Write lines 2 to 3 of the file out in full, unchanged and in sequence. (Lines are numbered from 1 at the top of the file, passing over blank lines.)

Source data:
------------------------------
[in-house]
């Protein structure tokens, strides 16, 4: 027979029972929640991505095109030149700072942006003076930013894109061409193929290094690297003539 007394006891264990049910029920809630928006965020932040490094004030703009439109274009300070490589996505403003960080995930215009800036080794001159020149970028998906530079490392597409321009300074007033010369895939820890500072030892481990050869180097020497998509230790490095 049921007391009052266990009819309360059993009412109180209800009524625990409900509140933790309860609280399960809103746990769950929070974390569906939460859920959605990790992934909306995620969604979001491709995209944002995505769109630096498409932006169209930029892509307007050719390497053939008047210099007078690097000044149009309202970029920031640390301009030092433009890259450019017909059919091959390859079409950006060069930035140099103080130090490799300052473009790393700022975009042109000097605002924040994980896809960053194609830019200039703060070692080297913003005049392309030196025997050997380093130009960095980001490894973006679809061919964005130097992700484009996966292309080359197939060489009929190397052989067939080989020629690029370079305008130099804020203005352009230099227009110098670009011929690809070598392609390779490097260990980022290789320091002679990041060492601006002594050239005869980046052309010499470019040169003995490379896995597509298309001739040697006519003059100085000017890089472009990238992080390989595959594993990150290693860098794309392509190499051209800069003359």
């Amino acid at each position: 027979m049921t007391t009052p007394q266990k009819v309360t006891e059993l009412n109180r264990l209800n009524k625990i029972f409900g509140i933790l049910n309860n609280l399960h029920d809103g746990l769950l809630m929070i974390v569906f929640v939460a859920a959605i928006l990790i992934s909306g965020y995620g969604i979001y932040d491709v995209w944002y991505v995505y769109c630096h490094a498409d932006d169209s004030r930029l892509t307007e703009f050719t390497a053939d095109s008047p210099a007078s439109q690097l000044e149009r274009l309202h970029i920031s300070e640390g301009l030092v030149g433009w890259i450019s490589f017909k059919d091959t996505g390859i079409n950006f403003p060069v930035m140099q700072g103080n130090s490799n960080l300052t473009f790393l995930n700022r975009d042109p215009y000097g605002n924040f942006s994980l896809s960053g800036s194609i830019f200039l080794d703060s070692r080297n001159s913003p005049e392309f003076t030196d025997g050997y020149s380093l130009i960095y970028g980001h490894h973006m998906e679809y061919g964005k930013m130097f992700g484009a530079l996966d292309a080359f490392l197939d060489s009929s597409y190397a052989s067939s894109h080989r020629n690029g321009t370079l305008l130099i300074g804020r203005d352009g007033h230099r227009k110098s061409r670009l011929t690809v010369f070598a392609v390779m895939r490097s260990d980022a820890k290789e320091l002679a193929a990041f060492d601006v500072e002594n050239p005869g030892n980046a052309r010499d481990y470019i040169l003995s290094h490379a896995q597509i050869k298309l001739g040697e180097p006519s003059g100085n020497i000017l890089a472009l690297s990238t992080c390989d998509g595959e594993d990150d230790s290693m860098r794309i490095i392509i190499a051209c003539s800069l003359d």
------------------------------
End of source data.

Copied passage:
């Protein structure tokens, strides 16, 4: 027979029972929640991505095109030149700072942006003076930013894109061409193929290094690297003539 007394006891264990049910029920809630928006965020932040490094004030703009439109274009300070490589996505403003960080995930215009800036080794001159020149970028998906530079490392597409321009300074007033010369895939820890500072030892481990050869180097020497998509230790490095 049921007391009052266990009819309360059993009412109180209800009524625990409900509140933790309860609280399960809103746990769950929070974390569906939460859920959605990790992934909306995620969604979001491709995209944002995505769109630096498409932006169209930029892509307007050719390497053939008047210099007078690097000044149009309202970029920031640390301009030092433009890259450019017909059919091959390859079409950006060069930035140099103080130090490799300052473009790393700022975009042109000097605002924040994980896809960053194609830019200039703060070692080297913003005049392309030196025997050997380093130009960095980001490894973006679809061919964005130097992700484009996966292309080359197939060489009929190397052989067939080989020629690029370079305008130099804020203005352009230099227009110098670009011929690809070598392609390779490097260990980022290789320091002679990041060492601006002594050239005869980046052309010499470019040169003995490379896995597509298309001739040697006519003059100085000017890089472009990238992080390989595959594993990150290693860098794309392509190499051209800069003359």
């Amino acid at each position: 027979m049921t007391t009052p007394q266990k009819v309360t006891e059993l009412n109180r264990l209800n009524k625990i029972f409900g509140i933790l049910n309860n609280l399960h029920d809103g746990l769950l809630m929070i974390v569906f929640v939460a859920a959605i928006l990790i992934s909306g965020y995620g969604i979001y932040d491709v995209w944002y991505v995505y769109c630096h490094a498409d932006d169209s004030r930029l892509t307007e703009f050719t390497a053939d095109s008047p210099a007078s439109q690097l000044e149009r274009l309202h970029i920031s300070e640390g301009l030092v030149g433009w890259i450019s490589f017909k059919d091959t996505g390859i079409n950006f403003p060069v930035m140099q700072g103080n130090s490799n960080l300052t473009f790393l995930n700022r975009d042109p215009y000097g605002n924040f942006s994980l896809s960053g800036s194609i830019f200039l080794d703060s070692r080297n001159s913003p005049e392309f003076t030196d025997g050997y020149s380093l130009i960095y970028g980001h490894h973006m998906e679809y061919g964005k930013m130097f992700g484009a530079l996966d292309a080359f490392l197939d060489s009929s597409y190397a052989s067939s894109h080989r020629n690029g321009t370079l305008l130099i300074g804020r203005d352009g007033h230099r227009k110098s061409r670009l011929t690809v010369f070598a392609v390779m895939r490097s260990d980022a820890k290789e320091l002679a193929a990041f060492d601006v500072e002594n050239p005869g030892n980046a052309r010499d481990y470019i040169l003995s290094h490379a896995q597509i050869k298309l001739g040697e180097p006519s003059g100085n020497i000017l890089a472009l690297s990238t992080c390989d998509g595959e594993d990150d230790s290693m860098r794309i490095i392509i190499a051209c003539s800069l003359d």